SHE WON'T TOUCH ANYTHING METAL! Ask her to touch your hand X10, clicking for each touch, then put the metal object inside your hand, ask for another ten touches. Then let the object stick out of your hand just a smidge, and ask for another ten touches. Then let it stick out enough that she's occasionally going to brush it while touching your hand, do another ten, and finally move it out of your hand far enough that she has to touch the object in order to touch your hand. Click for her touching the object, and reward before she has a chance to touch your hand.
SHE'S NOT TOUCHING, SHE'S GRABBING! If this were the "Target" behaviour section, that would be a problem we'd try to work around, but since this is the "Retrieve" behaviour section, we'll just give a big hairy "EE HAH!", click, and reward her for grabbing anything. Don't let go of it yourself, but click and then trade a reward for the object.
ADDING A CUE: Don't put a cue on this yet. Just let the presentation of the object itself suggest to her that touching it will be rewarded. You don't want to use a Target cue, because we'll be asking for more than that in the next Level, and you don't want to use a Retrieve cue, because you don't have that behaviour yet.
CONTINUING EDUCATION: Get her to touch everything you come across. Big things, little things, soft things, hard things, fuzzy things, metal things, leather things. If you can touch it, she can touch it!
Dog finds a treat hidden under a cup or piece of cloth. This is an optional behaviour.
DISCUSSION: In official competition, there are only a few areas where scent discrimination is required – a pity, since working scent can teach you so much about the dog, and is so much fun for dogs and people. Teaching the dog to find a treat under a piece of cloth doesn't, of course, begin to challenge her ability to use her nose, it merely tells her that you WANT her to use her nose. Give it a try!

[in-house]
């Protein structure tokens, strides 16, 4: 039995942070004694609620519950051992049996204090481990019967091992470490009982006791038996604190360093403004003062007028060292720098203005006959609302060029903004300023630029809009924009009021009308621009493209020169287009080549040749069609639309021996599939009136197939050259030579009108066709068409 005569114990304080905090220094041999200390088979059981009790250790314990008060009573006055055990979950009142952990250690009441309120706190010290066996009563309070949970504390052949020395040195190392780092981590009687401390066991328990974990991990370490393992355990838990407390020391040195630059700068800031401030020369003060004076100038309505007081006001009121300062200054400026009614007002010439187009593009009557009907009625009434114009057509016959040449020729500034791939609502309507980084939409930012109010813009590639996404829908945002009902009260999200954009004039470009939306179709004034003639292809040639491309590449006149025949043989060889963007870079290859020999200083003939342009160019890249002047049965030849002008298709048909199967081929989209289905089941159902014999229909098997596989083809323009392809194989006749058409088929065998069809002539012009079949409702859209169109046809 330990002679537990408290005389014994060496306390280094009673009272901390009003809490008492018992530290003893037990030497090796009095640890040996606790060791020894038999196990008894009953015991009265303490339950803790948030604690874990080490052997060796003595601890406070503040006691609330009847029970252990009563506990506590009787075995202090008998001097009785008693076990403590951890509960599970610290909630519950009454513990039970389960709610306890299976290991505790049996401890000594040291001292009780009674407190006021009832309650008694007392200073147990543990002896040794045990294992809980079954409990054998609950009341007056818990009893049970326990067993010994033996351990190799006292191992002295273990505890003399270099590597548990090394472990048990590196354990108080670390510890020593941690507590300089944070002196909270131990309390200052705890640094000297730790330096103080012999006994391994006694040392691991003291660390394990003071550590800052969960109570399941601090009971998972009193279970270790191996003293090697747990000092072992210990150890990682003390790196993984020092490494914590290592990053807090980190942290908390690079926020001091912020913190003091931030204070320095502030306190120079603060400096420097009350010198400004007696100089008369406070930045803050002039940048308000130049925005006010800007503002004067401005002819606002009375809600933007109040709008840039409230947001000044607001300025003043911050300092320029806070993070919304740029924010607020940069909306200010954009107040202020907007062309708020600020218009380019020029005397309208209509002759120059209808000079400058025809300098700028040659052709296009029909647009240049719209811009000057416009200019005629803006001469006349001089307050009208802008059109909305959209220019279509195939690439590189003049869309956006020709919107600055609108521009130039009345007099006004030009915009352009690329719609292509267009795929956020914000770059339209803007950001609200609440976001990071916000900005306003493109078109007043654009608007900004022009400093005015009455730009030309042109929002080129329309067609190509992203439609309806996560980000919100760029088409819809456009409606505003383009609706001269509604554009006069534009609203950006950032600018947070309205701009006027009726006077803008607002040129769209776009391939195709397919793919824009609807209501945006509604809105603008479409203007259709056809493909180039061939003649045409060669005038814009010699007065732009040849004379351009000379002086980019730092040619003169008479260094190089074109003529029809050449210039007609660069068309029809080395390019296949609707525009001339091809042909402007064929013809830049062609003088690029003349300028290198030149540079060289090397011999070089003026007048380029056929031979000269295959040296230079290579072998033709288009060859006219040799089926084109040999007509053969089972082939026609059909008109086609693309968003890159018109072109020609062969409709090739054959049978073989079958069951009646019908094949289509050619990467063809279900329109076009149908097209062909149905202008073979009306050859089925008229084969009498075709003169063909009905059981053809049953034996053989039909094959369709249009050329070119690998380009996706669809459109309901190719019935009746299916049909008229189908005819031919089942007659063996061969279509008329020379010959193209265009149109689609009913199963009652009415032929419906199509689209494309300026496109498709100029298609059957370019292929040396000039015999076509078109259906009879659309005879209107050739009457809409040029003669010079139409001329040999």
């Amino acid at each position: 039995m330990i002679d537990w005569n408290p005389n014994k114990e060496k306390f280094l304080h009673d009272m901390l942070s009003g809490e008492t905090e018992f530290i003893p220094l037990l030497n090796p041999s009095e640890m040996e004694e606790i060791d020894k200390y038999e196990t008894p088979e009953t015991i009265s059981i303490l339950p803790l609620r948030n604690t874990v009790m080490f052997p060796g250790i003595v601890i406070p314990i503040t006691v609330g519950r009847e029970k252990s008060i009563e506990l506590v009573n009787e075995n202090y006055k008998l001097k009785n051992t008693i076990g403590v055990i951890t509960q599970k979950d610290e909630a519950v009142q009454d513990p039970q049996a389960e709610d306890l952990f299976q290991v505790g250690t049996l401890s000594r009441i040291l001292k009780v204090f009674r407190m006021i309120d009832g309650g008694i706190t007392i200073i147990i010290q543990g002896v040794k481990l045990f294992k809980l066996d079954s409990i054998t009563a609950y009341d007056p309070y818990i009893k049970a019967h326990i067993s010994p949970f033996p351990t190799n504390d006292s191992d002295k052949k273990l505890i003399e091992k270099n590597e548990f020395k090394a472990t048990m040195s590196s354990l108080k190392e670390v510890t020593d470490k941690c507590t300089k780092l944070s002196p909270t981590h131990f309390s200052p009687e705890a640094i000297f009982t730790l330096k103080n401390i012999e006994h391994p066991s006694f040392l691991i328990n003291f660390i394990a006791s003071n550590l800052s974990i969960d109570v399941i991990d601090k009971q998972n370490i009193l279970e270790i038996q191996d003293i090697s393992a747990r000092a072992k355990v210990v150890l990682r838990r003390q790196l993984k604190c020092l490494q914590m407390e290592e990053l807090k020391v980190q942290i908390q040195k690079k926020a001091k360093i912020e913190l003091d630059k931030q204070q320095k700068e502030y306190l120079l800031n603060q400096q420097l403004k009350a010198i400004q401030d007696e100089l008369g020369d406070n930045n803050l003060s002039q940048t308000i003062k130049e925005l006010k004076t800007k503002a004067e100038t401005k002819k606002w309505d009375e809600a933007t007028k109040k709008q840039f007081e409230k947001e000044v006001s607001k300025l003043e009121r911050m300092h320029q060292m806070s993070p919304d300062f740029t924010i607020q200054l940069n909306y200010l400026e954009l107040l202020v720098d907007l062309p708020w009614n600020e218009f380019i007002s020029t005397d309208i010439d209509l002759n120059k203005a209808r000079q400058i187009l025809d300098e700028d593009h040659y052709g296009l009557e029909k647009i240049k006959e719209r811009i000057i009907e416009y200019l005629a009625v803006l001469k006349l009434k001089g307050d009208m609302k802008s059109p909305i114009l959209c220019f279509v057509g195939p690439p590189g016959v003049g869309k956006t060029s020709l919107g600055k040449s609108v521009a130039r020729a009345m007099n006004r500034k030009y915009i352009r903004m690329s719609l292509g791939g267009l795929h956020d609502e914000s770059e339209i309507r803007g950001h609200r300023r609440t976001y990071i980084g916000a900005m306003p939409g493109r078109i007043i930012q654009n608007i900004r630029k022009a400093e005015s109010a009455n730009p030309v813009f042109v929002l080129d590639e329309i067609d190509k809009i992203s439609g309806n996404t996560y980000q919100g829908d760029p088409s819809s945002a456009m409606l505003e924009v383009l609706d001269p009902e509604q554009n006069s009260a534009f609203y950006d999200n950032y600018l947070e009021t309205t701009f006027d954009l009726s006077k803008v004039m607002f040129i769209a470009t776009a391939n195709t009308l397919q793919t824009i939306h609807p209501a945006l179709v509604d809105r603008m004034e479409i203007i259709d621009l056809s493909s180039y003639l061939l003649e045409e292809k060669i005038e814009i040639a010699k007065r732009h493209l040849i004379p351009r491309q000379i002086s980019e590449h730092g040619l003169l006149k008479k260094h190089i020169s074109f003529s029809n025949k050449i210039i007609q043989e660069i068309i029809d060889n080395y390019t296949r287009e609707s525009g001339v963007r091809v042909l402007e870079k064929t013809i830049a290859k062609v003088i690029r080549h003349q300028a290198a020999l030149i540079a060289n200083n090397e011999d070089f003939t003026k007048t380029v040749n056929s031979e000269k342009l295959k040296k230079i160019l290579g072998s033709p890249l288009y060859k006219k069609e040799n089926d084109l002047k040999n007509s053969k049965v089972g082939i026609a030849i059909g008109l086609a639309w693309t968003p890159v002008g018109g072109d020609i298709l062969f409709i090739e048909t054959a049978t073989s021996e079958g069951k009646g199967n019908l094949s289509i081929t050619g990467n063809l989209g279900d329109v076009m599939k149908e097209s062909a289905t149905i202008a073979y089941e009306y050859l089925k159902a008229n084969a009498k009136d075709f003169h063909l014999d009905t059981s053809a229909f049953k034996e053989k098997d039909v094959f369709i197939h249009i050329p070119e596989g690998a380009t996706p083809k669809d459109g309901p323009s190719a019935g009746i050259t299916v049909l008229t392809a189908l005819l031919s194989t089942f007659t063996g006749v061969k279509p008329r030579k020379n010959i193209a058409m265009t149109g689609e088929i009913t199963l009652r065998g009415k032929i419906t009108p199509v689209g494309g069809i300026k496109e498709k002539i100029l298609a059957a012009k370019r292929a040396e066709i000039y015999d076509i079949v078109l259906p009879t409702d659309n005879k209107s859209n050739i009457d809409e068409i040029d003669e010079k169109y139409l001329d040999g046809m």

EASY BEGINNINGS: Start with interesting treats – cut up hot dogs, pieces of cheese or roast beef. Get a washcloth or other small piece of cloth. Put the cloth on the floor. We want to differentiate what you're doing now from Zen, so first, show a treat to the dog, put it on the floor near the cloth, and tell the dog she can have it. Repeat X10, gradually moving the treat until, by the 10th repetition, the treat is ON the cloth.
During the next 10 repetitions, gradually move the treat until it's resting just UNDER the edge of the cloth.
When the dog is eagerly going to take the treat out from under the edge of the cloth, you can start asking her for a SitStay while you put the treat under the cloth, then releasing or clicking and letting her get her reward from the cloth.
Ten more repetitions and you should be able to put the treat down and put the cloth directly on top of it, release her from her SitStay, and let her dig the treat out from under the cloth.
That's it, you've got the whole behaviour.
SHE'S NOT SUPPOSED TO DIG UNDER CLOTH! Use the same method to get her to tip over a plastic or foam coffee cup, a small paper plate, a paper napkin, or a Kleenex.
ADDING A CUE: You can add a cue when she's good at finding the treat. Using her nose to find something isn't retrieving, so use a word that won't mean she should retrieve. I use Find It!
CONTINUING EDUCATION: If you're ready for something really cool, play the shell game with her – put down TWO cloths with the treat under only one of them, and watch her find the treat.
There are more behaviours in Level Three. Click here.